What Is A Dual Turntable? A Comprehensive Overview

If you’re a music lover, you’ve probably heard of turntables. But have you ever heard of a dual turntable?

It’s a term that can refer to either a set of two turntables or a specific brand of audio equipment. Dual turntables have been popular among DJs for decades, allowing for seamless mixing and custom effects.

But they’re also highly regarded by audiophiles for their reliability and quality sound. In this article, we’ll explore the world of dual turntables, from their history to their modern-day resurgence.

Whether you’re a DJ or a vinyl enthusiast, there’s something to learn about these unique pieces of audio equipment.

What Is A Dual Turntable

A dual turntable is a type of audio equipment that allows for the playback of vinyl records. As the name suggests, it typically consists of two turntables that can be used in tandem for DJing or mixing music.

However, the term “dual turntable” can also refer specifically to a brand of audio equipment called Dual. Originally a German corporation, Dual was known for producing solid consumer electronics, including many types of phonographs.

Today, Dual turntables are highly regarded by audiophiles and vinyl enthusiasts for their reliability and quality sound. They are often built using an idler drive system, which may not be as high-end as other types of drives but still produces a mid-range performance that suits most buyers.

In fact, a well-preserved or restored Dual turntable can be connected to any stereo system and produce sound so good that new, mid-range turntables will pale in comparison.

The History Of Dual Turntables

The origins of Dual turntables can be traced back to the early 1900s, when brothers Christian and Joseph Steidinger began manufacturing clockwork and gramophone parts in the Black Forest town of St. Georgen. In 1927, the company created the Dual-Motor, which was a combination of a spring-loaded clockwork and an electric motor for portable gramophone units. This invention proved successful, and the company adopted the name Dual in 1935.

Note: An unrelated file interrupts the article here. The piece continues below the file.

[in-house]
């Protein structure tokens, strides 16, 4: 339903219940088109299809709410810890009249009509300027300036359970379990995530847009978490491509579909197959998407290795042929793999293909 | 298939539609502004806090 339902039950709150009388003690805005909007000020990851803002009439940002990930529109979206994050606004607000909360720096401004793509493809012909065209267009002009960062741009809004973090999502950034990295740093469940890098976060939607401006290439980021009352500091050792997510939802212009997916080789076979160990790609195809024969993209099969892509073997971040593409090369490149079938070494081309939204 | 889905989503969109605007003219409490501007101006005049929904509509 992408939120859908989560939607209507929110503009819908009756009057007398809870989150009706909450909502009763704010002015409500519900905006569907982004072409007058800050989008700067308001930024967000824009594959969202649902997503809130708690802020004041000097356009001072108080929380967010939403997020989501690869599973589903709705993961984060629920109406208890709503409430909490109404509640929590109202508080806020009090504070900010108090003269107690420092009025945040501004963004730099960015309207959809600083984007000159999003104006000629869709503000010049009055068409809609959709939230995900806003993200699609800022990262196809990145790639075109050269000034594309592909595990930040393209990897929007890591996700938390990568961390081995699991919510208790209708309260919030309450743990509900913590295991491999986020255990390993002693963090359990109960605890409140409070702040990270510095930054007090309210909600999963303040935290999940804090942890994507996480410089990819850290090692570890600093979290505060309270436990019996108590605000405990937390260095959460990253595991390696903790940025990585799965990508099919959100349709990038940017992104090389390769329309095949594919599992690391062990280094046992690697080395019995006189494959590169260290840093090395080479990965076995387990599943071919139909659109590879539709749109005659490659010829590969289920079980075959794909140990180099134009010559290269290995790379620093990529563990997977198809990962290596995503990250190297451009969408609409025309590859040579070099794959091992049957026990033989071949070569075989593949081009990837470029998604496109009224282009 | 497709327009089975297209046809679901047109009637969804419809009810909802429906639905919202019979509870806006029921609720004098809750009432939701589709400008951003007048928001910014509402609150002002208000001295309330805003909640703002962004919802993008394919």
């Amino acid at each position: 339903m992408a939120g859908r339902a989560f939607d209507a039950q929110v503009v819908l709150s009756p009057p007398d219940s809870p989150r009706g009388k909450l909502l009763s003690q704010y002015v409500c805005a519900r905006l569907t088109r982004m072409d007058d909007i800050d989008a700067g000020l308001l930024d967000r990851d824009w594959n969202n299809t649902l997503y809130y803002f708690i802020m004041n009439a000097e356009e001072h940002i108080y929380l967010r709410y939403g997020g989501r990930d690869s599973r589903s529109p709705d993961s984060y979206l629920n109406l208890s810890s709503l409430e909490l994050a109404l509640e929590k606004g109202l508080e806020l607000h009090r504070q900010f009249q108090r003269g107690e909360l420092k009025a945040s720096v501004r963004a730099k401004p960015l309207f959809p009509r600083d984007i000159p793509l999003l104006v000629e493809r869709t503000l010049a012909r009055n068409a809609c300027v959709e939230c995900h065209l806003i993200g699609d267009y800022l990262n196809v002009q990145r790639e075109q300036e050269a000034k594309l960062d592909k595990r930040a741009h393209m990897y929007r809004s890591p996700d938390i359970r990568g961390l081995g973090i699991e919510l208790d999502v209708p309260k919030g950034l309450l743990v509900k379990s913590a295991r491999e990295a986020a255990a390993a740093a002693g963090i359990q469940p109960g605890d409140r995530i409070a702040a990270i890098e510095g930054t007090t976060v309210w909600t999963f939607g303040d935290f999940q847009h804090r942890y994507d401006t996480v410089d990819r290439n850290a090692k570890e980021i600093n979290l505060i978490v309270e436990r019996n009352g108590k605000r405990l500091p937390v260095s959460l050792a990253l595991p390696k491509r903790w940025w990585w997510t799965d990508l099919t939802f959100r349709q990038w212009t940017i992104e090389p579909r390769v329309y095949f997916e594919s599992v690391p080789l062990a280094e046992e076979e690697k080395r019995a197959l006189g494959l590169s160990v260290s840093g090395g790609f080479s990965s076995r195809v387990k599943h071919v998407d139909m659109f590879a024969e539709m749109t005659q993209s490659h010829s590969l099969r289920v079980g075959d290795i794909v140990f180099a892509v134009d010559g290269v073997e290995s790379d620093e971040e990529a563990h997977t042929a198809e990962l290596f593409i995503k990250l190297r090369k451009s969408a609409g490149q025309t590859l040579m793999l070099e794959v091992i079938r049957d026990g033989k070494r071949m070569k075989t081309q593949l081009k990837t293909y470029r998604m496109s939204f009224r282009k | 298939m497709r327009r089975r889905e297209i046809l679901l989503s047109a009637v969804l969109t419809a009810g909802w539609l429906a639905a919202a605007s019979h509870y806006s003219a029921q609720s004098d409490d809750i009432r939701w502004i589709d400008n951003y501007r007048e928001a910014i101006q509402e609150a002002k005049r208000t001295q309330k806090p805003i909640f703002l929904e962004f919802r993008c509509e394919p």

After World War II, Dual became the largest manufacturer of turntables in Europe, with more than 3,000 employees working in several factories. Throughout the following decades, Dual introduced audio cassette players, VCRs, CD players, and other consumer electronics. However, Japanese consumer electronics started entering European markets in the 1970s on a large scale, and Dual, like most other traditional German manufacturers, underwent a big crisis. Japanese products usually offered more features at a cheaper price in a much more modern package.

Dual went bankrupt in 1982 and was sold to French electronic manufacturer Thomson SA. In 1988, Thomson sold Dual to German manufacturer Schneider Rundfunkwerke AG. Dual GmbH filed for bankruptcy on November 15, 2022. In March 2023, it was reported that an unspecified consortium of investors had taken over the company.

In 1993/4, Dual was finally split off into two companies: Dual Phono GmbH and Dual DGC GmbH. Dual Phono GmbH acquired the Dual line of turntables and continued to produce them in the Black Forest town of St. Georgen. These turntables are easy to identify with the manufacturing code beginning with CS xxx. On the other hand, Dual DGC GmbH sells mostly rebranded consumer electronics made in Far East, including turntables (production code DT xxx). DGC products are exclusively sold in Europe.